Sleepover parties are great fun for kids but can be exhausting and stressful for parents. Here are some tips to make your sleepover party a success
1 Before you start: Make sure you’ve got contact numbers for all your guests’ parents and details of any food allergies, dietary restrictions and medications. Contact each of the parents beforehand to ensure they know what’s happening and give them your address and phone numbers too. You could send out a contact list in advance, and ask the parents to fill it in. Don’t forget to ask them to supply bedding if you need it.
2 Set a time limit: Arrange what time the kids are going to arrive, whether you’re going to feed them and state when you’d like them picked up the next day. Remember, sleepovers don’t have to be on Saturdays. It might be easier to have a post-school party on Friday night, leaving them the whole weekend to catch up on missed sleep.
3 Make plans for the others: If one child’s having a sleepover, you may want to bite the bullet and let other siblings to have a friend over too. Alternatively, arrange for them to stay overnight at a friend’s or their grandparents so they’re not caught up in all the mayhem!
4 Beat the sugar rush: The kids will no doubt be indulging in sweets and fizzy drinks later in the evening, so don’t overload them with cakes and pop at teatime. Stick to squash or fruit juice and include some salad or fresh fruit with the meal. The last thing you want to deal with is someone being sick.
5 Set the rules: When all the kids have arrived, give them the house rules e.g. no leaving the house, food fights, ganging up on each other, fighting or cooking without supervision, otherwise their parents will be called. If anyone does misbehave – and it’s likely to be your own child showing off – take them to one side away from the others and calmly but firmly tell them to stop.
6 Have a strategy: Organise some activities, and hold the exciting ones early in the evening to wear them out. Decide where – and when – they can do different things, as you don’t want children running all over the house or fighting over who’s using the lounge straight after tea. For bigger sleepover parties, ask older siblings or friends to help you out by holding a football tournament in the garden or painting nails and curling hair. Then you can divide your guests into smaller groups and rotate activities.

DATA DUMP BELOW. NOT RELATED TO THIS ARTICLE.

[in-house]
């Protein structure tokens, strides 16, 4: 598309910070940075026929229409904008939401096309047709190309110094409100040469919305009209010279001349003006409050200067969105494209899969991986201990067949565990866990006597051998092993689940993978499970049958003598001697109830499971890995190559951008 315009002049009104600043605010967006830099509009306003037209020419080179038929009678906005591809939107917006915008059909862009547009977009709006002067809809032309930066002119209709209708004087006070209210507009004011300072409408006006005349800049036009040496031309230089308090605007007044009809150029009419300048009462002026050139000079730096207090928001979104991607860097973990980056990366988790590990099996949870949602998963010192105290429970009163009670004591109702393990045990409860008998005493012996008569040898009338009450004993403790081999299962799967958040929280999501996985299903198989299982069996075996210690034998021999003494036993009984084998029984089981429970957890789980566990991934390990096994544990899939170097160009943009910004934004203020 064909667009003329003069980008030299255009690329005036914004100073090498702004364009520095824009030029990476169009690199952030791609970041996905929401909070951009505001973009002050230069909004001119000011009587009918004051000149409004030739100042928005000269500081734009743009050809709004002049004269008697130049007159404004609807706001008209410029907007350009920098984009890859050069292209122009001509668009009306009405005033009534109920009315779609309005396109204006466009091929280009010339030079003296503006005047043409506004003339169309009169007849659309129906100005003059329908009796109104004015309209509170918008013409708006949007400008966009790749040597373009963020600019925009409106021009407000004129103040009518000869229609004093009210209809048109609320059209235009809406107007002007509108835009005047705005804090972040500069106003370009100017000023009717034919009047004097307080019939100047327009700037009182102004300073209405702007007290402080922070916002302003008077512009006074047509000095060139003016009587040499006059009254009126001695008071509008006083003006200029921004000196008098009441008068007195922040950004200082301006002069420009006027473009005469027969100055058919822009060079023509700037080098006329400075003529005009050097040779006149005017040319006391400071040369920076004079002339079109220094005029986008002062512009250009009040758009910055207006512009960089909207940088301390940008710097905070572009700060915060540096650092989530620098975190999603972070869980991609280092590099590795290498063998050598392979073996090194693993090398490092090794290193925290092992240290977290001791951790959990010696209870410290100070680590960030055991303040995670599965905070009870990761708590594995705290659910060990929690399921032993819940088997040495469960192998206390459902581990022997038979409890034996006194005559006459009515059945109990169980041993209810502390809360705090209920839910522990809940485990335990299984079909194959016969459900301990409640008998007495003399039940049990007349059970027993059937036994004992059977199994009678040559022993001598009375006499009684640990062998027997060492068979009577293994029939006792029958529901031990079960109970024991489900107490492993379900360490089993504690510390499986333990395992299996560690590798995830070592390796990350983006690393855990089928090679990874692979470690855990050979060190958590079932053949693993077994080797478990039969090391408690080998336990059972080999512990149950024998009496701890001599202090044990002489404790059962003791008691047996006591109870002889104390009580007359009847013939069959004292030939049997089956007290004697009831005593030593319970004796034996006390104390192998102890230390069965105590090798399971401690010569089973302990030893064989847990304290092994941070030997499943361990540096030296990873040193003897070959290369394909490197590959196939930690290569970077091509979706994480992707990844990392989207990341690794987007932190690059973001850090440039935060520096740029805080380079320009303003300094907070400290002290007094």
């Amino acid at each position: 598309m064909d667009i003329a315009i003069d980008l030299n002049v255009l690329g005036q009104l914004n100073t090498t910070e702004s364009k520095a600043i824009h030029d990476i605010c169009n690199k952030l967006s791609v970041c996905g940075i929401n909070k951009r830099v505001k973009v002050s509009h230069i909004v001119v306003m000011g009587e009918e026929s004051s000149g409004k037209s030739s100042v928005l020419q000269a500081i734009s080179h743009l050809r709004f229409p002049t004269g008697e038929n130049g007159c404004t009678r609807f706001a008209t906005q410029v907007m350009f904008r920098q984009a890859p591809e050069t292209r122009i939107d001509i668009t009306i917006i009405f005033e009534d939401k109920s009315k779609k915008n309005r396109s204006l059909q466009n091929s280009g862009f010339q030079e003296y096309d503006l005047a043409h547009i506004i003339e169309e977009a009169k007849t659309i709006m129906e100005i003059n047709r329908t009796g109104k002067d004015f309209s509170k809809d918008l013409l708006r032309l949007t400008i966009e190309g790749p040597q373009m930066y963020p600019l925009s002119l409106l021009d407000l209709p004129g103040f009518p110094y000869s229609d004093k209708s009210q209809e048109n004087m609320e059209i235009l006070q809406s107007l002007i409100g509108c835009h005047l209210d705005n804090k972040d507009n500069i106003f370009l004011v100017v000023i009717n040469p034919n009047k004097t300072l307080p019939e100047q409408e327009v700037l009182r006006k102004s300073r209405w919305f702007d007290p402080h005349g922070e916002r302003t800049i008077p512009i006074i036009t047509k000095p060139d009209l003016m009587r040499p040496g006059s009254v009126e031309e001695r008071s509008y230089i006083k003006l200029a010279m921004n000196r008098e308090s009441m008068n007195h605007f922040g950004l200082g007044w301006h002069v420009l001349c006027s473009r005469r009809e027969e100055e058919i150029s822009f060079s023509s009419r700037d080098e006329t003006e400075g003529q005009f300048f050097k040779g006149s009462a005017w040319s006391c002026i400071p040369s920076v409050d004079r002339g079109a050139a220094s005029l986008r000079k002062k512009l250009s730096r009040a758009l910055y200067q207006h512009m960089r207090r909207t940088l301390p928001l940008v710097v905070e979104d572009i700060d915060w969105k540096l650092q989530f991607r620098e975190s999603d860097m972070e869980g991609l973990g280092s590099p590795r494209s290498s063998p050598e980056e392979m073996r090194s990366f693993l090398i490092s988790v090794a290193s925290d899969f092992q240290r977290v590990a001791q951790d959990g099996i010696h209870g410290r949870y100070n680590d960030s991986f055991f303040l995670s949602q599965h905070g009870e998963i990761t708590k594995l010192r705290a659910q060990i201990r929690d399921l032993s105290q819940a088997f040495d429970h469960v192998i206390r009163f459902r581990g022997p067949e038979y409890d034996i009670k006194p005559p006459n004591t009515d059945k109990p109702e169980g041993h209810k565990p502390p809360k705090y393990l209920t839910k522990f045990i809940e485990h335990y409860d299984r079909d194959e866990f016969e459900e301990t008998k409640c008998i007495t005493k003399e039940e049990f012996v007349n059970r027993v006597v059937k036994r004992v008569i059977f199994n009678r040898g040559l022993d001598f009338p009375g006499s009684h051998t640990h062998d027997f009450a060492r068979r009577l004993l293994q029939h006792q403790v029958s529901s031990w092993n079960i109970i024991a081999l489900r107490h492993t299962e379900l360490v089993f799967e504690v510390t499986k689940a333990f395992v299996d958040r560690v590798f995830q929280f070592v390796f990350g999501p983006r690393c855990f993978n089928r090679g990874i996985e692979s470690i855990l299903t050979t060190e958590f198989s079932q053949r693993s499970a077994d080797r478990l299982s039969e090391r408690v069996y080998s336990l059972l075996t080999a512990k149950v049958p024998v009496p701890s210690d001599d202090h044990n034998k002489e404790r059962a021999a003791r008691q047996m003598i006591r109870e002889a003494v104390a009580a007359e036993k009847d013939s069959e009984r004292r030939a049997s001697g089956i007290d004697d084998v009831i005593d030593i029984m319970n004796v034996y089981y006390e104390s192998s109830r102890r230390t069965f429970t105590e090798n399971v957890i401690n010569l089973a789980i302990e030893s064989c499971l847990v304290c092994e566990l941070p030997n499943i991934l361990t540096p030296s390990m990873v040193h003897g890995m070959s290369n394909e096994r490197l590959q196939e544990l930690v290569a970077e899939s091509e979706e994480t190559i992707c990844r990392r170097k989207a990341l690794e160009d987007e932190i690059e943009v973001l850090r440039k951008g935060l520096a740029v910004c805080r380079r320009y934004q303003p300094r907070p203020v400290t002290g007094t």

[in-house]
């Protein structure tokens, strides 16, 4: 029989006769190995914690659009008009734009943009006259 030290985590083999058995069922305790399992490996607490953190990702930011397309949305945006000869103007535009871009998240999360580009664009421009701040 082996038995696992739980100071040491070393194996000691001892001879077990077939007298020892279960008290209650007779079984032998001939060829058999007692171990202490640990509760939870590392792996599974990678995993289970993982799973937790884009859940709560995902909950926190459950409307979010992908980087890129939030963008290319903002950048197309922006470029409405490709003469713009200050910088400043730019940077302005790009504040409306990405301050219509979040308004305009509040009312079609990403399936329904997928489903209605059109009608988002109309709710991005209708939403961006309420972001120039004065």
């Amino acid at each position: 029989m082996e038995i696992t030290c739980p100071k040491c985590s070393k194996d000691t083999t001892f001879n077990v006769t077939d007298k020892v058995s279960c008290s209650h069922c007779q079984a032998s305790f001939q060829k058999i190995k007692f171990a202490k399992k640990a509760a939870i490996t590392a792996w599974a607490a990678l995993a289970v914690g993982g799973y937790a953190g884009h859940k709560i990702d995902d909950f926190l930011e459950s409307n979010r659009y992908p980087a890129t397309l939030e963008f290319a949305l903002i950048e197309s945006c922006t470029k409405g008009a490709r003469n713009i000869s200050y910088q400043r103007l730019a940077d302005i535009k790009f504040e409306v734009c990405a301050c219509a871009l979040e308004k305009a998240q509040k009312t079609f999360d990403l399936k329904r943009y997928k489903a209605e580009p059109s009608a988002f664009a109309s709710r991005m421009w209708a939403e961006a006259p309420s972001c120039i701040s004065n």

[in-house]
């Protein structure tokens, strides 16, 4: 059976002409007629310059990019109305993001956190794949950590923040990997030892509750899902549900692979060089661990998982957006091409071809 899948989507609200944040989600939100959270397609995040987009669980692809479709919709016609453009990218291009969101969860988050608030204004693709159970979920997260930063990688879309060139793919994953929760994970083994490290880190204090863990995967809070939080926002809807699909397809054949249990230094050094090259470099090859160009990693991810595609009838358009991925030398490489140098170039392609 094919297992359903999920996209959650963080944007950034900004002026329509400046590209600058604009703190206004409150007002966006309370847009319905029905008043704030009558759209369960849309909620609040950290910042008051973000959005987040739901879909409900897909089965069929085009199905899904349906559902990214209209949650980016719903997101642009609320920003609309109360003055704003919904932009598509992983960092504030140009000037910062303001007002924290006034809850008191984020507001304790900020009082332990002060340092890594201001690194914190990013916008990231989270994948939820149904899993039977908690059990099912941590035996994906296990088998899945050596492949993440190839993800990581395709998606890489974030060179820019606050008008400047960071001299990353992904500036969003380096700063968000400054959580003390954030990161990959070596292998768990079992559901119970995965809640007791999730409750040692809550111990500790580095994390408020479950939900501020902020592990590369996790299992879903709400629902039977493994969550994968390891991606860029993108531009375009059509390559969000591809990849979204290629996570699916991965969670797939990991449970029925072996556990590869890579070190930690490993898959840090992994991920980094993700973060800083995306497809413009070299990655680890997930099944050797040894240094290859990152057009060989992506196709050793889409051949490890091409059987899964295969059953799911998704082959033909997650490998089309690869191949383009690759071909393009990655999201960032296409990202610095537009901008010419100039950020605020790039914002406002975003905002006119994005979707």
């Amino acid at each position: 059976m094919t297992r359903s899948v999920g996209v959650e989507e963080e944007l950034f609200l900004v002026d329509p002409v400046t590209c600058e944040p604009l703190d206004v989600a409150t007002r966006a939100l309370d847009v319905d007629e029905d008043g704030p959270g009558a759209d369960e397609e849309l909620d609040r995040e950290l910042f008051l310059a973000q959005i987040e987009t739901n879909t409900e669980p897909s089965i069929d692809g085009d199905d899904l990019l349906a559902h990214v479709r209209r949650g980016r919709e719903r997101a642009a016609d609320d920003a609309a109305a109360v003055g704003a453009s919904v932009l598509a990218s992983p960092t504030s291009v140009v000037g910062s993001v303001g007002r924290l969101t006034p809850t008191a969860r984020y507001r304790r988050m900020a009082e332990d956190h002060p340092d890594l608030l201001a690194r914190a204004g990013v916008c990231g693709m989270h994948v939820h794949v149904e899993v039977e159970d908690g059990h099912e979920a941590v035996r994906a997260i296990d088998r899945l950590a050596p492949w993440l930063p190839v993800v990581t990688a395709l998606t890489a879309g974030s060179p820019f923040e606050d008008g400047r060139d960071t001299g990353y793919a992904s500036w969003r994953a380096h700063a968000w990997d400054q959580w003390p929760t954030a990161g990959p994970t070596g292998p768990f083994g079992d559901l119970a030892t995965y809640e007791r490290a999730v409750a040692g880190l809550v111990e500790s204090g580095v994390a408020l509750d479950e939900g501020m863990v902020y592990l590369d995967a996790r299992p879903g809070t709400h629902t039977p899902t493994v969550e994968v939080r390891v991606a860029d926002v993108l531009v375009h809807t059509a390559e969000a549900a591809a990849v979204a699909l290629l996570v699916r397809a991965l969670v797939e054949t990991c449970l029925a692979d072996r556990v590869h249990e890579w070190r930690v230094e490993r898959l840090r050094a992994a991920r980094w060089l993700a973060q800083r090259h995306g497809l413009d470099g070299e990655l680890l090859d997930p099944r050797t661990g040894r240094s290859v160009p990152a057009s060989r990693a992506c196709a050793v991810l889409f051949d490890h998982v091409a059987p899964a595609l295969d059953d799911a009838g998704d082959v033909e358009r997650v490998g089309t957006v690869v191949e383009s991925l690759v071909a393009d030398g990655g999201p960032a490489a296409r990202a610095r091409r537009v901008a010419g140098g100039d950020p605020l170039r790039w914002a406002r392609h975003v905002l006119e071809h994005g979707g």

7 Wind it down: Get them ready for bed in plenty of time before lights out. Make sure everyone’s changed into their PJs and has a place to sleep and sufficient bedding. Give them a warm drink and settle them down with a suitable DVD.
8 Lights out: Let them know in advance what time the lights are going off, and stick to it. Allow them to talk and giggle for a while, but do call time on noisy chatter and raucous laughter at some point. After this there are no hard and fast rules. Half the fun of sleepovers is staying up late, so you might decide to leave it at that, let them whisper away and eventually drift off in the early hours – and hopefully sleep in a bit in the morning. Alternatively, tell them enough’s enough and wait by the door for 10 minutes or so until they’re quiet. Your kids might think you’re a killjoy, but at least you won’t have exhausted, ratty children the next day.
9 Help them out: Let the children know where you are and that you’re available to talk if they get homesick or have a problem. Single dads might want to arrange for a female friend or relation to stay over so they’re on hand to deal with any ‘girlie’ issues. Leaving a landing light on will allow any night-time wanderers to safely find their way to get a drink or go to the bathroom. Set the table for breakfast and leave out some cereals, bread, butter and jam for early risers.
10 It’s not a big issue: If someone wants to go home, don’t make a big fuss but reassure the child and talk it through with them before you contact the parents. If they can’t be pacified, make the call, let the child talk to them and decide on the best course of action. If the parents are coming to collect them, help him or her gather up their things, let the other guests know what’s happening and don’t worry or take it personally.